In this film ESA medical doctor, Beth Healey (who spent a year on the continent) uses a video diary format to describe what it was like to overwinter on the Concordia station. The psychological and physiological challenges are similar to those experienced by astronauts on the International Space Station and will help assess how people will perform on future missions to the Moon, Mars or beyond.
Look inside the habitat that four people will live in for 30 days!
The Human Exploration Research Analog (HERA) Mission 11 crew began their 30-day mission on July 11. HERA is one of several analogs used by the Human Research Program to research ways to help NASA astronauts move from lower-Earth orbit to deep space exploration. A spaceflight analog is a situation on Earth that produces physical and mental effects on the body similar to those experienced in space. During the 11th HERA mission, crew members will go through all the motions of a real deep space mission without ever actually leaving JSC’s Building 220.
To learn more about this HERA analog mission, click here.
NASA’s Human Research Program launched Phase 1 of the NASA Analog Missions website, a site devoted to studies around the world that help prepare for long duration human spaceflight. With the website launch comes the resurrection of the NASA analogs blog, renamed “AnaBlogs.”
An Analog is a situation on Earth that produces affects on the body similar to those experienced in space, both physical and emotional. The site, www.nasa.gov/analogs is a one-stop website for all analog missions linked to NASA.
How real is an analog mission? Andy Self, Flight Analog Project operations lead at the Johnson Space Center (JSC) in Houston explained, “When we set up an analog research investigation, we try to mimic as many spaceflight conditions as possible. Obviously, they are not in microgravity, but confinement and the stress that goes along with spaceflight can be mimicked.”
NASA is associated with at least 15 analog missions throughout the world, including Antarctica, Germany, Russia, Canada, Florida, Houston, and Hawaii. The new webpage gives an overview of the analogs, including a description of the habitats and the types of research conducted, along with a link to each analog mission.
The Human Exploration Resource Analog (HERA) mission site shows a 360-degree photo of the outside and inside of the HERA habitat which is located at JSC . It also has photos from previous missions and tweets from current missions.
Details as to how to apply to be a crewmember, or test subject, for an analog research mission may be found on the “Want to Participate” page on the website. Researchers can find links to calls for research and instructions on how to submit proposals on the “For Researchers” page.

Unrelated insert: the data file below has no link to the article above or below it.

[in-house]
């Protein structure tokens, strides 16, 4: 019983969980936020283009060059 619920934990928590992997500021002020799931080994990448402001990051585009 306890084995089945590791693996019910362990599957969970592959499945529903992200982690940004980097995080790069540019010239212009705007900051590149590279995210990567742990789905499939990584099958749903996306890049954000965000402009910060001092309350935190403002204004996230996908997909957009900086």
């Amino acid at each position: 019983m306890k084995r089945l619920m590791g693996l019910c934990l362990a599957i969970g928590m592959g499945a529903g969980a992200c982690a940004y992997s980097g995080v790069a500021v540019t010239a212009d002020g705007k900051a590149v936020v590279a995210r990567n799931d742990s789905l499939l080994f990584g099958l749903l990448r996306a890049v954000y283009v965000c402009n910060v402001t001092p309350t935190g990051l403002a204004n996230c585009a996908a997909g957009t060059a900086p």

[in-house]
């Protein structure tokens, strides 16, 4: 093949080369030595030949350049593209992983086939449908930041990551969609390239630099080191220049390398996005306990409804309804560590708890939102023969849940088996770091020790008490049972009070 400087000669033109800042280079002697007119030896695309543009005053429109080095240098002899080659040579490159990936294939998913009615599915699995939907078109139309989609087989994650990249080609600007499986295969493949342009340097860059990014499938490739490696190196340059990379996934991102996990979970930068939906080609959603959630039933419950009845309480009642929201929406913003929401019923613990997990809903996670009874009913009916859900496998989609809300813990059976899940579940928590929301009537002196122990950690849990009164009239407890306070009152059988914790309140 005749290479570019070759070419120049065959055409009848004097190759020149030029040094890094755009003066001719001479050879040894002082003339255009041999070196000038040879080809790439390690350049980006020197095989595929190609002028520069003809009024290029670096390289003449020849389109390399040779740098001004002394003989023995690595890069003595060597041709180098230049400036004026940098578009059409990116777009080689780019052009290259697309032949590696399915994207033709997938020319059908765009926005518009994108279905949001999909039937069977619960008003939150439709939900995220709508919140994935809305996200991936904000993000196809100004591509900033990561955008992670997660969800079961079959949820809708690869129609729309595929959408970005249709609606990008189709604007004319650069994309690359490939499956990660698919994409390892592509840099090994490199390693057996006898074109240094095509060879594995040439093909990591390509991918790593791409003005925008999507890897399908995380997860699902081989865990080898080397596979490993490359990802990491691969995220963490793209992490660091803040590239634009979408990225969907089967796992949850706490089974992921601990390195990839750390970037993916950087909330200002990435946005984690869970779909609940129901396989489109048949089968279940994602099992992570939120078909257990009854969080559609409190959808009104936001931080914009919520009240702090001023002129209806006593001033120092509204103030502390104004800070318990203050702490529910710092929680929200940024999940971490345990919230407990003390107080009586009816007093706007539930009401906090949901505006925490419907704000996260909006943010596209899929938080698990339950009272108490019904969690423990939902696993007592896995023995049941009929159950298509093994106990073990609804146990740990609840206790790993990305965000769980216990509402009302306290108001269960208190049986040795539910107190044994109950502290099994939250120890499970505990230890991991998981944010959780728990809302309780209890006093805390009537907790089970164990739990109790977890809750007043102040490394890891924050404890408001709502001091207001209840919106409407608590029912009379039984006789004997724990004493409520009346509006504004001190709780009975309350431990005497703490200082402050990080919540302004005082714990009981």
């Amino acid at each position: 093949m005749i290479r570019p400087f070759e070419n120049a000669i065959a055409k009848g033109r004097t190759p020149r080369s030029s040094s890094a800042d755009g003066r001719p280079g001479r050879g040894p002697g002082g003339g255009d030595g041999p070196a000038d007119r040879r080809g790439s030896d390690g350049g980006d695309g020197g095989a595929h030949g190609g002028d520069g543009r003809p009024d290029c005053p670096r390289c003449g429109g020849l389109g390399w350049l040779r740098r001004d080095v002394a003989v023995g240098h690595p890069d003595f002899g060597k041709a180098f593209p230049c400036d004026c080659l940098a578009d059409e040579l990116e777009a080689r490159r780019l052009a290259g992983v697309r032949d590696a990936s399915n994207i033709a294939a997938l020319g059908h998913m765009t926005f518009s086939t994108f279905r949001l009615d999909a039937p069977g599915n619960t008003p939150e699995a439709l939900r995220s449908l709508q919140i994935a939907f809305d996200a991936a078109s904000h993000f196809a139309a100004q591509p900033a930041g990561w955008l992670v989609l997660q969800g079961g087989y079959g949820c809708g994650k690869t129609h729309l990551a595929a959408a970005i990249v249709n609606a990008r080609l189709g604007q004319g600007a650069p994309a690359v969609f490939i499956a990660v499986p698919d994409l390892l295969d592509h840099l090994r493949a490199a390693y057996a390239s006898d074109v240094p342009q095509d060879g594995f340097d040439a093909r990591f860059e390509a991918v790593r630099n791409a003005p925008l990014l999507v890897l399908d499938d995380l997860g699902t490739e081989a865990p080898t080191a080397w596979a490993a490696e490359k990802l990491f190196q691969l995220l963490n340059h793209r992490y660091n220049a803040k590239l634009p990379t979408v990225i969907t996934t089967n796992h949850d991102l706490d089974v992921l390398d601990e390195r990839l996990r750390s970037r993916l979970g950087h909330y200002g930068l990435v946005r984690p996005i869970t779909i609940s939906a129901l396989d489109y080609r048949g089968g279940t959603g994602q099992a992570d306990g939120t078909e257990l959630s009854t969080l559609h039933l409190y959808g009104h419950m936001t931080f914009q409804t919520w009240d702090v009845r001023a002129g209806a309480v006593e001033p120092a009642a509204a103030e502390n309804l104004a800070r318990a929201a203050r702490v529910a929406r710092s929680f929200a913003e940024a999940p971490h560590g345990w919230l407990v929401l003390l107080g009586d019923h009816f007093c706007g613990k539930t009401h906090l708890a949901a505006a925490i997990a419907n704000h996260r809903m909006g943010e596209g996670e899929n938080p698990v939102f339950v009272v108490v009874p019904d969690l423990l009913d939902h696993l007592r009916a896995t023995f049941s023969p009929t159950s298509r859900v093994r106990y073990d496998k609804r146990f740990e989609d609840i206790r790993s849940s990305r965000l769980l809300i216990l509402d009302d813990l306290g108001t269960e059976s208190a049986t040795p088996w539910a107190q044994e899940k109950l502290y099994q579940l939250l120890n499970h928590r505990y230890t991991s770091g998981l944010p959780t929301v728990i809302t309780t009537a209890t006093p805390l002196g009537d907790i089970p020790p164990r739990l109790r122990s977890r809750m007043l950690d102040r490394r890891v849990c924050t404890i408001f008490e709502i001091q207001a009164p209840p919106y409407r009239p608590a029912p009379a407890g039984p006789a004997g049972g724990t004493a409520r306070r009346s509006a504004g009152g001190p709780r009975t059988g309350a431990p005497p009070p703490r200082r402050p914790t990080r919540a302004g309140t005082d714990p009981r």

Future phases of the Analog Missions webpage will give more details for each analog, more 360-degree experiences, and more history and education on analog missions.
NASA’s Human Research Program enables space exploration by reducing the risks to human health and performance through a focused program of basic, applied, and operational research. This leads to the development and delivery of: human health, performance, and habitability standards; countermeasures and risk mitigation solutions; and advanced habitability and medical support technologies.
By 2012 Research and Technology Studies (RATS) crew member David Coan, an engineer with United Space Alliance at NASA’s Johnson Space Center
Mission Day 2 was an exciting day for the pilot in all of us. We changed plans up from our usual days of collecting rocks out on a “spacewalk” (Extra Vehicular Activity or EVA) to do some more challenging flying tasks. Our new mission today was to pilot the Multi-Mission Space Exploration Vehicle (MMSEV) down to several different asteroids that spin at a variety of rates. These asteroids varied from relatively easy, slowly spinning objects to ones that moved at rates such that the ground seemed to whiz by quickly underneath the spacecraft.
The Multi-Mission Space Exploration Vehicle (MMSEV) viewed from outside during the RATS simulated mission; video screens in front of the MMSEV windows project images of the asteroid as crew members pilot the MMSEV. Photo credit: NASA
Once we rendezvoused with our target on the ground, we had to manually pilot the MMSEV to station keep, or in other words hold the spacecraft in one small spot such that an EVA crewmember on the end of the arm could collect samples. Our station keeping goal was to keep the spacecraft to within a half meter of a given location. While that may sound easy, when the ground is moving quickly under you in unexpected directions, and you have limited visual cues out the windows, it becomes challenging to hold position in one spot. This is made even more complicated by trying to maneuver the spacecraft manually in all six axis (forward/back, left/right, up/down, roll, pitch, and yaw).
Once we completed our planned flying evaluations, we even had the opportunity to try out some potential techniques for holding the MMSEV steady at a worksite. This technique had us use a telescoping pole (‘stinger’) sticking out the front of the vehicle to help ‘stick’ us to the ground. Basically, we flew the MMSEV directly at the asteroid and pushed the ‘stinger’ into the ground, using light thrust to keep it buried. In theory, this would help us stay in one location, though the asteroid rotation rates made it challenging to stay balanced on our spacecraft sized pogo stick. But, it all made for a fun and exciting of day of piloting on an asteroid.
By 2012 Research and Technology Studies (RATS) crew member Trevor Graff (Planetary Geologist)